Navigation has existed as long as trade and commerce, and vice versa. Earlier, in the era of sailing ships, the shipowner also served as the shipmaster, who was responsible for procuring cargo, sailing the ship to her destination and handling all ship-related matters in the port. The shipmaster’s duties also included trading, that is, selling the cargo at the port of destination and procuring new cargo for the ship. And then sailing off to the next port.
An essential change took place in the 1800s along with the introduction of steam power. The higher speed and regularity of traffic created a need for shipowners to contract with co-operative partners in ports. This resulted in a network of agents that took over certain port routines, which had earlier been handled by the shipmaster.
The development of postal and, in particular, telegraphic services accelerated and facilitated communication and liaison, thus expanding the agents’ tasks. As trading became the responsibility of the agents, they received a new title, shipbroker. Shipbrokers’ work duties developed, already in the 1800s, into a comprehensive business featuring largely the same elements as today.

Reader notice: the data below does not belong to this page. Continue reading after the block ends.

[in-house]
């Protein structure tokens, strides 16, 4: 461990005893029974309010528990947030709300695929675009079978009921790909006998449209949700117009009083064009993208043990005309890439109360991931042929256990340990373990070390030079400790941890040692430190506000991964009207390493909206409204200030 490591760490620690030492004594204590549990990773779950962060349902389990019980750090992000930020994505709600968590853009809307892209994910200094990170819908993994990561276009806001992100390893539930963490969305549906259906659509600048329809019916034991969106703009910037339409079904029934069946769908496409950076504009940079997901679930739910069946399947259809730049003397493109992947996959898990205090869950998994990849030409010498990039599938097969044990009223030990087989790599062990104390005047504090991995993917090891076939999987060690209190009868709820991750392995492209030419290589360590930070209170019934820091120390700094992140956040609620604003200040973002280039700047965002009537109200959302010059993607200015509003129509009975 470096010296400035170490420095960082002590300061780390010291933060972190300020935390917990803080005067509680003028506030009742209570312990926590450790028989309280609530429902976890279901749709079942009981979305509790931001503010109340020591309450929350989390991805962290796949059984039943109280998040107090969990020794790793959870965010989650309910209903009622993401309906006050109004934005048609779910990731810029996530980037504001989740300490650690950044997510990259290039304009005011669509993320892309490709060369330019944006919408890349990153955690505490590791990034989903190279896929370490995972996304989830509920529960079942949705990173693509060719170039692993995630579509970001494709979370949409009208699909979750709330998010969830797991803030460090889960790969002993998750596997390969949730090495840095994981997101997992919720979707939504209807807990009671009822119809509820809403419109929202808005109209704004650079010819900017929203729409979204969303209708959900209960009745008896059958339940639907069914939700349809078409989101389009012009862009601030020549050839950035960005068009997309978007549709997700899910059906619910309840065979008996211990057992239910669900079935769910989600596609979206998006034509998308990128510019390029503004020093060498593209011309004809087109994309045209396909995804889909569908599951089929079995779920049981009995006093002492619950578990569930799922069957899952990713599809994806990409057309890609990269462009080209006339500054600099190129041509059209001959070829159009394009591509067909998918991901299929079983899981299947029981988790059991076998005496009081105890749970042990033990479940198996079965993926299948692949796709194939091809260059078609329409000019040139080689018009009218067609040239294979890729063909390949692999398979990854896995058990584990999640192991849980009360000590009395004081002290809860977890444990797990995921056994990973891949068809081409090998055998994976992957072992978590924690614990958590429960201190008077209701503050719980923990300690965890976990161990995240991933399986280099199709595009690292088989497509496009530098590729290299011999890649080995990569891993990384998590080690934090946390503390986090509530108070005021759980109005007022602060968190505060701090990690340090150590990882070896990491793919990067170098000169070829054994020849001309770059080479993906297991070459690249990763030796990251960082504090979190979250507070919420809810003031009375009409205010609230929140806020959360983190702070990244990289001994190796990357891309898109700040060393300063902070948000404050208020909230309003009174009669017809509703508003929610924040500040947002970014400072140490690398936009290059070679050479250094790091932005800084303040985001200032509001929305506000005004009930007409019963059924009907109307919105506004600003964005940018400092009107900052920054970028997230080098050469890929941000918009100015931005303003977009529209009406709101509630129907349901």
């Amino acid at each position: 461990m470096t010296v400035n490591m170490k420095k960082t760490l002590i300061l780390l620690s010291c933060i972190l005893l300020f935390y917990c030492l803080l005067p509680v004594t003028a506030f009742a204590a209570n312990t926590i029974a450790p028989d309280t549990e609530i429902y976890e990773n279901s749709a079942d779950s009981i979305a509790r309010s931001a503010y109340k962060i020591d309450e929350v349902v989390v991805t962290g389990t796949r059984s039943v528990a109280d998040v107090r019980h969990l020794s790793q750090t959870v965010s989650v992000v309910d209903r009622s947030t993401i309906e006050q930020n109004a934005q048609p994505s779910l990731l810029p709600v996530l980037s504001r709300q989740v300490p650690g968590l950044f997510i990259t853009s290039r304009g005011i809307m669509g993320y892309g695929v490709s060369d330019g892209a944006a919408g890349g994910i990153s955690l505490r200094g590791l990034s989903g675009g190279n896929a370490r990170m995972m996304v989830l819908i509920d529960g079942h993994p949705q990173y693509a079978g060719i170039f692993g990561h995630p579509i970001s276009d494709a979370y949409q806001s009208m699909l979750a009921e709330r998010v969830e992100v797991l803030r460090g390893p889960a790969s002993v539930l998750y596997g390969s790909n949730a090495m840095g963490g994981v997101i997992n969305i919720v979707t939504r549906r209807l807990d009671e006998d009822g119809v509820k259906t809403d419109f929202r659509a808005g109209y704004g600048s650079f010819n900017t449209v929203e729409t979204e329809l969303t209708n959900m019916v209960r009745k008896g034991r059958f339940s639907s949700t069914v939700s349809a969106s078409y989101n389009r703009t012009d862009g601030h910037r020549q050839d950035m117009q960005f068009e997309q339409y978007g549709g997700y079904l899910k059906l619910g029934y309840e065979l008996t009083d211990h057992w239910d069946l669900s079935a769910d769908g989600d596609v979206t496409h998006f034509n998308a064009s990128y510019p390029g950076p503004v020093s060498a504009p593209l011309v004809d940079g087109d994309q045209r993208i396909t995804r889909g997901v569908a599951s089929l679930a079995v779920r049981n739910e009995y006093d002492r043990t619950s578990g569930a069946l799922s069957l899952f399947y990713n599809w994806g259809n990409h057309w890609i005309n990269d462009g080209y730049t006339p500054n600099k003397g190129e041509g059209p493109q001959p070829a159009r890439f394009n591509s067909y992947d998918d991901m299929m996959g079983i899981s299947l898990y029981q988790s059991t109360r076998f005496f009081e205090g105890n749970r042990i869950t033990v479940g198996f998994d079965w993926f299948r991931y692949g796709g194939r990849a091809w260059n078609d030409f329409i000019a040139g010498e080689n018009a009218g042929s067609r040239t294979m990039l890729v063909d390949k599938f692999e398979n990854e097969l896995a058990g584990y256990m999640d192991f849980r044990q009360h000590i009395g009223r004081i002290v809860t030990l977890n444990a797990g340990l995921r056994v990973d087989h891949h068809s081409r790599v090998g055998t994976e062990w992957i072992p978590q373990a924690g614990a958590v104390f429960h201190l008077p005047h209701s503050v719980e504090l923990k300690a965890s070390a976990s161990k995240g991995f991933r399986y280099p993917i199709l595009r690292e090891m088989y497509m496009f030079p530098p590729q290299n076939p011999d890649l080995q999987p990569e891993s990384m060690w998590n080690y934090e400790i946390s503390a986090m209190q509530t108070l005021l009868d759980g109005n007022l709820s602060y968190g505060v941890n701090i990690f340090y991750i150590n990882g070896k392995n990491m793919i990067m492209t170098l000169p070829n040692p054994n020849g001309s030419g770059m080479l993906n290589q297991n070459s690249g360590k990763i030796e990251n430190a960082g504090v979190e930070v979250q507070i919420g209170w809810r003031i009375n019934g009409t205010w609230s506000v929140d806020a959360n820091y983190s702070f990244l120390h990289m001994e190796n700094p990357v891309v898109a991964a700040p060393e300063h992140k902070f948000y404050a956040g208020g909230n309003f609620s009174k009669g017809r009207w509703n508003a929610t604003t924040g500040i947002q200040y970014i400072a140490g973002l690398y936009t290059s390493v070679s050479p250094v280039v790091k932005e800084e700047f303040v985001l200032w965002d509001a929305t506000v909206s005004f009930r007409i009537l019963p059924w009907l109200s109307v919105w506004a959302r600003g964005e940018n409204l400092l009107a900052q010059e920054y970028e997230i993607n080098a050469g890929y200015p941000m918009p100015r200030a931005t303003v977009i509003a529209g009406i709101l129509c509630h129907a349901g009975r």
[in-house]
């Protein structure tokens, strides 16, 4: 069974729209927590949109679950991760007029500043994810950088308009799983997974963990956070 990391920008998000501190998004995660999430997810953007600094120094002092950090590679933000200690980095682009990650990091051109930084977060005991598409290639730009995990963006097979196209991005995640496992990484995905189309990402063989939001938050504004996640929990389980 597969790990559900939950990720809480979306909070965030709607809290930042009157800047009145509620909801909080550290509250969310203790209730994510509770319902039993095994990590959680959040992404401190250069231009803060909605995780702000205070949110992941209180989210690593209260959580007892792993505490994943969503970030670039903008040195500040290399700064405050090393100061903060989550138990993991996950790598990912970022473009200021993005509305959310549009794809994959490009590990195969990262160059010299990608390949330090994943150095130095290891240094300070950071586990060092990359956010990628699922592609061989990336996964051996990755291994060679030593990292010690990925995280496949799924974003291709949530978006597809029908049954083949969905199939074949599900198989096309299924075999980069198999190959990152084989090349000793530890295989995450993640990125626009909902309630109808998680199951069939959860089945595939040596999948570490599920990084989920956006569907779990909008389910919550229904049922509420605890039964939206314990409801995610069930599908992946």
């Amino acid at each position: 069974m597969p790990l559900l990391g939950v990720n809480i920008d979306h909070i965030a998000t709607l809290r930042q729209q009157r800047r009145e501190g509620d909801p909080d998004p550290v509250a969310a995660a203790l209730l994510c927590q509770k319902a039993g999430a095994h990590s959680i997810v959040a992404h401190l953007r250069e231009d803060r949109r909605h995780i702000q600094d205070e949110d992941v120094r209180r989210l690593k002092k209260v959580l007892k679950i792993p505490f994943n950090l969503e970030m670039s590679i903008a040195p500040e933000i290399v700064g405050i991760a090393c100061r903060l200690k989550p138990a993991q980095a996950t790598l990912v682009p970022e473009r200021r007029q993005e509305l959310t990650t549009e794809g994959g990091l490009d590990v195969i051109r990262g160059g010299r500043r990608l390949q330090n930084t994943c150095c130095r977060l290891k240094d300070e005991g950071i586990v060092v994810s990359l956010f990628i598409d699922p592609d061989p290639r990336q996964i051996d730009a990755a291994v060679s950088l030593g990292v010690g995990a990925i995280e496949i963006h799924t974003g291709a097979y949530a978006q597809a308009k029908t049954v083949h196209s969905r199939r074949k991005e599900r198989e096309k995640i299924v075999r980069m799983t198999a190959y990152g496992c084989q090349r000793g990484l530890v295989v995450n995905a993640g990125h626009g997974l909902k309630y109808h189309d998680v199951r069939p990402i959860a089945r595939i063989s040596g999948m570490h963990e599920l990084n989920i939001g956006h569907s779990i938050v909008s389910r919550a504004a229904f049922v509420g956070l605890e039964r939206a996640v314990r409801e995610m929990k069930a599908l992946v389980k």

Shipbrokers in Finland
In Finland, there was a type of organised shipbroker activity already in the 1700s. In 1720, a decree was issued for all towns in the country to comply with. According to the decree, official shipbrokers were to broker contracts concerning ship sale and purchase, insurance, marine loans, charter, leasehold and freight. Shipbrokers were also entitled to receive a brokerage paid for their services.
In 1748, another decree was issued which stipulated that only licensed shipbrokers were allowed to practice clearance. The licence was granted by the magistrate upon application. In 1863, a decree was ratified on ship broking and clearance in Helsinki and Turku.
In 1920, the Finnish Shipbrokers Association was founded after the Swedish model. The Association would, among other things, issue clearance tariffs up to the mid-1990s.